The reborn BMW 8 Series Convertible didn’t have to worry too much about the Mercedes SL as the outgoing generation of the Sport Leicht has long fallen out of favor among luxury cabrio shoppers due to its venerable age. That all changes today with the all-new model, which eschews the Benz branding to signal it was entirely developed by Daimler’s performance division AMG as the sportiest iteration to date of the long-running nameplate.

For the overhauled model codenamed R232, the engineers are reverting to a fabric roof that some SLs of the past used to have. By losing the folding hardtop, a considerable 46 pounds (21 kilograms) of weight have been removed, reducing the center of gravity to improve handling. The 8er cabrio rival features a heated rear glass window and a three-layer soft top with a built-in acoustic mat to reduce the level of noise entering the cabin. AMG says it takes 15 seconds to raise or lower the roof in a process that can be done only if the car is driven at speeds of less than 31 mph (50 km/h).

While the 8 Series Convertible comes with a choice of gasoline and diesel engines, the lineup is considerably simpler for the SL since it comes exclusively with a twin-turbo 4.0-liter V8. At least that’s the case in the United States where Mercedes-AMG will sell its revamped roadster in SL 55 and SL 63 trim levels.

Going with the base model won’t be the end of the world the taking into consideration it still offers plenty of punch, 469 hp and 516 lb-ft (700 Nm) to be exact. Those in need of more oomph can step up to the hotter version with 577 hp and 590 lb-ft (800 Nm). For the first time ever, the SL comes with all-wheel drive to go up against the xDrive-equipped droptop Bimmer. Much like its competitor from Bavaria, it gets rear-wheel steering as yet another absolute novelty for the model.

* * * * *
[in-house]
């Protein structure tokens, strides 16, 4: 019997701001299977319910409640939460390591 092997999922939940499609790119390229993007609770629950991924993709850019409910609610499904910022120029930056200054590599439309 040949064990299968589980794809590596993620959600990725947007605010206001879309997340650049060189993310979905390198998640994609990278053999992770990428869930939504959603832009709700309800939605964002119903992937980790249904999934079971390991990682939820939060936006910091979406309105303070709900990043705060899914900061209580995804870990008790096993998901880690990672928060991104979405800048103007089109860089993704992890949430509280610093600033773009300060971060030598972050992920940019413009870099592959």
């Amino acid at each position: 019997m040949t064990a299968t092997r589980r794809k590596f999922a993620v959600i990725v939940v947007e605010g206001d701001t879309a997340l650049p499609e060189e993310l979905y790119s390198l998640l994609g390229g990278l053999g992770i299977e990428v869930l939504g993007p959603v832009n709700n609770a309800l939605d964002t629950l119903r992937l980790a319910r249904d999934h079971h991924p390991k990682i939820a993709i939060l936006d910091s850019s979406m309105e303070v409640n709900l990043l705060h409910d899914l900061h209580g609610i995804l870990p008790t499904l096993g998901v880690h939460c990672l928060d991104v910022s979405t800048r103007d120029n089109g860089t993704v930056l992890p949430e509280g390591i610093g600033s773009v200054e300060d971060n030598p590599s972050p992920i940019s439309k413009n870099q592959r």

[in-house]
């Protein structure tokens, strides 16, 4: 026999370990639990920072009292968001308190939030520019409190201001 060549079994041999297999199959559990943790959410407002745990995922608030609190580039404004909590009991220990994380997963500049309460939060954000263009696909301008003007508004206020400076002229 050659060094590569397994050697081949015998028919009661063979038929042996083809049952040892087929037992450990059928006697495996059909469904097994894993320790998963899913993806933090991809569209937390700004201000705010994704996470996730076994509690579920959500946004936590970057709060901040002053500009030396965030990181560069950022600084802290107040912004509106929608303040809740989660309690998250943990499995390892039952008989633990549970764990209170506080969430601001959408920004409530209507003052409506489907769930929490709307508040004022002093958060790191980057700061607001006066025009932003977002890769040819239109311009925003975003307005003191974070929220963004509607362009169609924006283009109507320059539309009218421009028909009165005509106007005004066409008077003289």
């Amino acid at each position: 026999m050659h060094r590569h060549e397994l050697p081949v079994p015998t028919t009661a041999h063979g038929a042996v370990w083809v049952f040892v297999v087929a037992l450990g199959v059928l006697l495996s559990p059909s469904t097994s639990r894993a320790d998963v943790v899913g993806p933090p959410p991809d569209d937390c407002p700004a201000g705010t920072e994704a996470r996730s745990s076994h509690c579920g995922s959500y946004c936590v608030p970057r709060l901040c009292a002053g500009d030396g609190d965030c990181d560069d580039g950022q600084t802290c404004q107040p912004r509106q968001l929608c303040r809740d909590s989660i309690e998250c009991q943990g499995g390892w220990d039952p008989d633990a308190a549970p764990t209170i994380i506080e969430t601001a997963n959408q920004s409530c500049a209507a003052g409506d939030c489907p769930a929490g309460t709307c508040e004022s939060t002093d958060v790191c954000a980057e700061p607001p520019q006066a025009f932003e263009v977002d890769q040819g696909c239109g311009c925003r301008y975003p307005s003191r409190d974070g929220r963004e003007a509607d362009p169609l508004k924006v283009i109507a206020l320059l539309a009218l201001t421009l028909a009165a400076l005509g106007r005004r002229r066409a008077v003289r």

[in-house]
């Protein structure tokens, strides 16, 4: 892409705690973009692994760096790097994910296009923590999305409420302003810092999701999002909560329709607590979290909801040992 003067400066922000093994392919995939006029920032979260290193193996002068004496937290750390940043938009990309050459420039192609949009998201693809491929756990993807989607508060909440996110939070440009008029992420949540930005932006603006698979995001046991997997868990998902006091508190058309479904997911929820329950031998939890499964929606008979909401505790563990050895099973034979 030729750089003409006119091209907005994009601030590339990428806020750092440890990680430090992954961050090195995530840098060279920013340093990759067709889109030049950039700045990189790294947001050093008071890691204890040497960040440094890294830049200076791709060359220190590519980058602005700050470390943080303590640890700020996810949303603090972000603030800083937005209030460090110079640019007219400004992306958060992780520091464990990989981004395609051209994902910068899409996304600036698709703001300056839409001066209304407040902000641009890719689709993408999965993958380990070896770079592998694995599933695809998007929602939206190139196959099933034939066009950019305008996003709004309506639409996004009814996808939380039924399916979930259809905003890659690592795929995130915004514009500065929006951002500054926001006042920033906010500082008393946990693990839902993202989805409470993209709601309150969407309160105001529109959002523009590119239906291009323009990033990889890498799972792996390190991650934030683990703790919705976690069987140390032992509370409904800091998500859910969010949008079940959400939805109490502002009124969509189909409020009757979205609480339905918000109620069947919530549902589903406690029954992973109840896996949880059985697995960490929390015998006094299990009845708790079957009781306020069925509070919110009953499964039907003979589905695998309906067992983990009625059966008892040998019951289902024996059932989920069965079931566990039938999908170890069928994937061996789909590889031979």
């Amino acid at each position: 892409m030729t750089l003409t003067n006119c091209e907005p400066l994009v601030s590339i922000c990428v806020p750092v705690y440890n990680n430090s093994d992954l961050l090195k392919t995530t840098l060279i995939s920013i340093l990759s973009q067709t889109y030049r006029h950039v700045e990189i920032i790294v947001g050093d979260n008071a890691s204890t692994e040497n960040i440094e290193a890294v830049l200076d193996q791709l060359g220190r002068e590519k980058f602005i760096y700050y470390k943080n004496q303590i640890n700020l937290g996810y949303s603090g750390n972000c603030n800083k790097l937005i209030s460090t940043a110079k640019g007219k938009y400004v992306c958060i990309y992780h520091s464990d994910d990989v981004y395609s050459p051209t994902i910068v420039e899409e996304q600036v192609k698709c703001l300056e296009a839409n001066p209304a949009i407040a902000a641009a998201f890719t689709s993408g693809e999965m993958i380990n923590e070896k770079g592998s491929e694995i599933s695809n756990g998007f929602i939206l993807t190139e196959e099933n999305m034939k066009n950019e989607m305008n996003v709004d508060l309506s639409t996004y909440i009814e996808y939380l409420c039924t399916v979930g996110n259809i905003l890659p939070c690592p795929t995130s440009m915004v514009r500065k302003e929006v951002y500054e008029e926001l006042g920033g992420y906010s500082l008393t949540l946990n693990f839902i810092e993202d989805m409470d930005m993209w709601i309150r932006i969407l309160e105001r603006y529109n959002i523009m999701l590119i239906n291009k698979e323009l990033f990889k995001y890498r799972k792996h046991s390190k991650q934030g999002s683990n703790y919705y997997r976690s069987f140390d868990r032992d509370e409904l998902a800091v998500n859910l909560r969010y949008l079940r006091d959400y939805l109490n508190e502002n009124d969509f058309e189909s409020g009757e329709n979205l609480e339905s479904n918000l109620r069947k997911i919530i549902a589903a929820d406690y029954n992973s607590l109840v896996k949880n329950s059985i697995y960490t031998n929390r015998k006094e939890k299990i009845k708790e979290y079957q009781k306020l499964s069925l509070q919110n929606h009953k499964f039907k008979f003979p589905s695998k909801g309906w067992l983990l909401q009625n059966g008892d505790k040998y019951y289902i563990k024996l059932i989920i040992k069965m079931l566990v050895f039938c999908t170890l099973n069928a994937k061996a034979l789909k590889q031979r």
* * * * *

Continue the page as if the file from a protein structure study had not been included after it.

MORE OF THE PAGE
As far as the design is concerned, the 2022 SL has very few in common with its aging predecessor that had been around for about a decade. Aside from the obvious roof change, it looks considerably sharper and finally gets the Panamericana grille virtually all AMG models already offer. We’d argue the new generation is a massive improvement over the old one, and in line with recent models carrying the three-pointed star.

Perhaps even more drastic changes have occurred inside the cabin where the SL has been totally redesigned. It’s the latest Merc to get a portrait-oriented touchscreen for the infotainment system, measuring a generous 11.9 inches to lend the 2+2 cabrio perhaps the most modern dashboard design in the segment. The large display has a trick up its sleeve as it’s not fixed in place since it can be electrically tilted from 12 to 32 degrees, thus bringing it closer to the driver for easier access.

The driver gets an all-digital instrument cluster measuring 12.3 inches and customers can spend extra to order the SL with an optional head-up display featuring nifty augmented reality that superimposes data onto the glass lens located in the driver’s line of sight. A signature Mercedes feature on convertibles, there’s a heating system at neck level for the driver and front passenger, known as Airscarf and mounted in the headrests.

Other oily bits worth mentioning are the nine-speed automatic transmission with launch control as well as the AWD system’s torque-vectoring capabilities. The rear limited-slip differential and active engine mounts are standard on the 63 model and can be had at an additional cost on the lesser 55. Both trim levels can be optionally ordered with ceramic brakes for superior stopping power.

The 2022 Mercedes-AMG SL not only has to live up to the prestige of one of the company’s oldest nameplates, but it also has to serve as a replacement for the GT Roadster since that model has been discontinued.

[Source: Mercedes-AMG]